The rapid spread of the coronavirus disease 2019 (COVID-19) in the United States is raising concerns about the ability to ship and deliver goods domestically as businesses are urged to shut down. Over the past week, COVID-19-related closures rapidly extended beyond schools, universities, and churches to bars, restaurants, and other public places.
On Monday, New Jersey became the first state to impose a curfew on non-essential, non-emergency travel between 8 p.m. and 5 a.m. “This will remain in effect for the foreseeable future,” New Jersey Gov. Phil Murphy said in a tweet. “We want everyone to be home — and not out.” The state also wants non-essential retail businesses to close at 8 p.m.
That alone could raise delivery problems in the Garden State and beyond for companies that receive trucks and shipments after normal working hours, and raise demand for more precise delivery times during the day. Driver detention at supermarkets and cold storage facilities could become an even bigger issue than it’s traditionally been, as restrictions on delivery times complicate driver work schedules.
If widespread temporary closure of stores, distribution centers, warehouses, and factories across the US follow, shipping and receiving goods may become more than problematic just as a surge in imports from China finally arrives. Once again, capacity won’t be where it’s needed, driving up costs. That’s a situation shippers may hope doesn’t come to pass, but one for which they need to plan.
Avoiding auto plant shutdowns
The Big Three automakers — General Motors, Ford, and Fiat Chrysler — on Sunday said they are forming a COVID-19/Coronavirus Task Force that will work with the United Auto Workers union to enhance protections for manufacturing and warehouse employees at all three companies, including tighter visitor screening, increased cleaning, and new safety protocols.
“This is a fluid and unprecedented situation, and the task force will move quickly to build on the wide-ranging preventive measures we have put in place,” the leaders of GM, Ford, and Fiat Chrysler said in a joint statement. “We are all coming together to help keep our workforces safe and healthy.” They also want to avoid plant shutdowns that would cost millions of dollars a day.
Warehouse operators are already getting calls asking if they are open “with all these restrictions on how many people can congregate in one place,” a logistics executive told JOC.com. Connecticut, New Jersey, and New York on Monday announced a ban on gatherings of more than 50 people, and similar bans are appearing elsewhere across the United States.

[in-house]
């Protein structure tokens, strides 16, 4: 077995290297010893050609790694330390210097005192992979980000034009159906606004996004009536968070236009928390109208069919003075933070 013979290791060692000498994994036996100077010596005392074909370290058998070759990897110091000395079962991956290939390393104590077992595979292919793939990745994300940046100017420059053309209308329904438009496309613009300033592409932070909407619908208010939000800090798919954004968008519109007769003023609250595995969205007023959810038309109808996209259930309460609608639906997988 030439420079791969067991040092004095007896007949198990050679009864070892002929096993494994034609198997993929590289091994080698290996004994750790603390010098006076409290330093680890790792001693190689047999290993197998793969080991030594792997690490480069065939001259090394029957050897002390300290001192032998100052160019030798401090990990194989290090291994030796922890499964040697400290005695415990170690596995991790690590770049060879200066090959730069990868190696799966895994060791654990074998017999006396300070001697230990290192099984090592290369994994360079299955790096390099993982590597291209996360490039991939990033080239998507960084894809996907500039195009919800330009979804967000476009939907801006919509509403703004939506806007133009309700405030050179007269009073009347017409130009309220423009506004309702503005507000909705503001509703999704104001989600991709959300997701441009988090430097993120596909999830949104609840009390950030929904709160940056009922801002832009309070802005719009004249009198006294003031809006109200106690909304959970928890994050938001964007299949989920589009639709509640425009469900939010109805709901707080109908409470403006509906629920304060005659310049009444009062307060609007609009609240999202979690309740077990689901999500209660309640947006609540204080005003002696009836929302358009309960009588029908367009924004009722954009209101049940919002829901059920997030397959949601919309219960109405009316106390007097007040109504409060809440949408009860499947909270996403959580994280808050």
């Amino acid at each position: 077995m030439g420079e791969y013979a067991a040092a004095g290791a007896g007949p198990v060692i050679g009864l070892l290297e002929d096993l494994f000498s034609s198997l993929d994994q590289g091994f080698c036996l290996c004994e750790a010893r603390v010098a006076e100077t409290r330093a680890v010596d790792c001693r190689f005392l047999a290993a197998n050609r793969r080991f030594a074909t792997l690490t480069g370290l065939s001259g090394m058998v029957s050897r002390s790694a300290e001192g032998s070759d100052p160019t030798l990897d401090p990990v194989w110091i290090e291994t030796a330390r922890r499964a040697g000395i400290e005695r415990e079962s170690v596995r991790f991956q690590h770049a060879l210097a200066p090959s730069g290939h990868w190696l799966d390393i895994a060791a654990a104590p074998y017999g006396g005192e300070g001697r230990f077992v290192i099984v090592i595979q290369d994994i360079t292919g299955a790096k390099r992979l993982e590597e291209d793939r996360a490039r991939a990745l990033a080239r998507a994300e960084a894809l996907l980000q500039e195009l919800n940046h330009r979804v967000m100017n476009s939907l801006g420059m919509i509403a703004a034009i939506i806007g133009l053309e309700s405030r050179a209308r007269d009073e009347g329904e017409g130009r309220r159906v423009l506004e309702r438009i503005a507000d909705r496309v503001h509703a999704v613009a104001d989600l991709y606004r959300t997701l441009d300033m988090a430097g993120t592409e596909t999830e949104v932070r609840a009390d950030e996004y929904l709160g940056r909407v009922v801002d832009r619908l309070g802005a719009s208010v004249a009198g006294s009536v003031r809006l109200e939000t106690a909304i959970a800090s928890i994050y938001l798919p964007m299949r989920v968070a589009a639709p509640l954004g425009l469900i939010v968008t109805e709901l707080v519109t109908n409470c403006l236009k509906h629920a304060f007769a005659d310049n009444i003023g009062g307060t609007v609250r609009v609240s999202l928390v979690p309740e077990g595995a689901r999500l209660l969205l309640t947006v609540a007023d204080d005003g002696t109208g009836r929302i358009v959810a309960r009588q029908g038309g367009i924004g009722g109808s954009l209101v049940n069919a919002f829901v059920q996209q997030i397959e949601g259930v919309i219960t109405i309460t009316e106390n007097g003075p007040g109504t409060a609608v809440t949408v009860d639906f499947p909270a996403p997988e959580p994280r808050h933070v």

Truck freight flows nationwide may not be restricted yet, but the likelihood they will be is enough to push shippers, and their logistics partners, to think about contingencies that a week or a month ago would have been unthinkable.
Trucking capacity still appears readily available, even as demand for trucks to haul essential consumer goods such as toilet paper, hand sanitizer, cleaning supplies, and canned foods jumped in the first half of March. Long truck lines have been reported at sites such as Procter & Gamble’s Mehoopany, Pennsylvania plant, which produces toilet paper and other products.
Although trucks line up at manufacturing plants producing paper goods and anti-bacterial cleaning products, shippers tell JOC.com they are still receiving “cold calls” from trucking companies looking for business, indicating there’s plenty of truckload capacity available. And dry-van truckload spot rates still haven’t caught up with year-ago levels.
More volatile truck market ahead
Shippers should expect spot truck rates to jump higher this spring, load board operator DAT Solutions said. But those rates may be more volatile than normal. COVID-19 “will add volatility to freight flows, as surges in consumer demand alternate with potential constraints on imports, exports, and industrial production,” Ken Adamo, chief of analytics at DAT, said Monday.
In the meantime, US regulators are offering truck drivers unprecedented relief from hours of service (HOS) regulations — but only to those hauling emergency supplies. The Federal Motor Carrier Safety Administration (FMCSA) on Friday issued its first nationwide HOS emergency relief declaration, following the declaration of a national state of emergency by President Donald Trump.
That doesn’t mean truckers can disconnect their electronic logging devices or throw out their logbooks. The relief applies only to those hauling the following cargoes:
Medical supplies and equipment related to the testing, diagnosis, and treatment of COVID-19
Masks, gloves, hand sanitizer, soap, and disinfectants
Food for emergency restocking of stores
Equipment and supplies necessary for establishment and management of temporary housing and quarantine facilities
That’s still a broad range of products and potential situations, but truckloads of auto parts or flat-screen TVs certainly aren’t going to be covered.
Trucking companies and drivers may want to obtain a statement from a shipper or consignee that their loads are COVID-19-related emergency goods, beyond just a bill of lading, before risking going over the 11-hour daily driving limit or 14-hour daily work limit.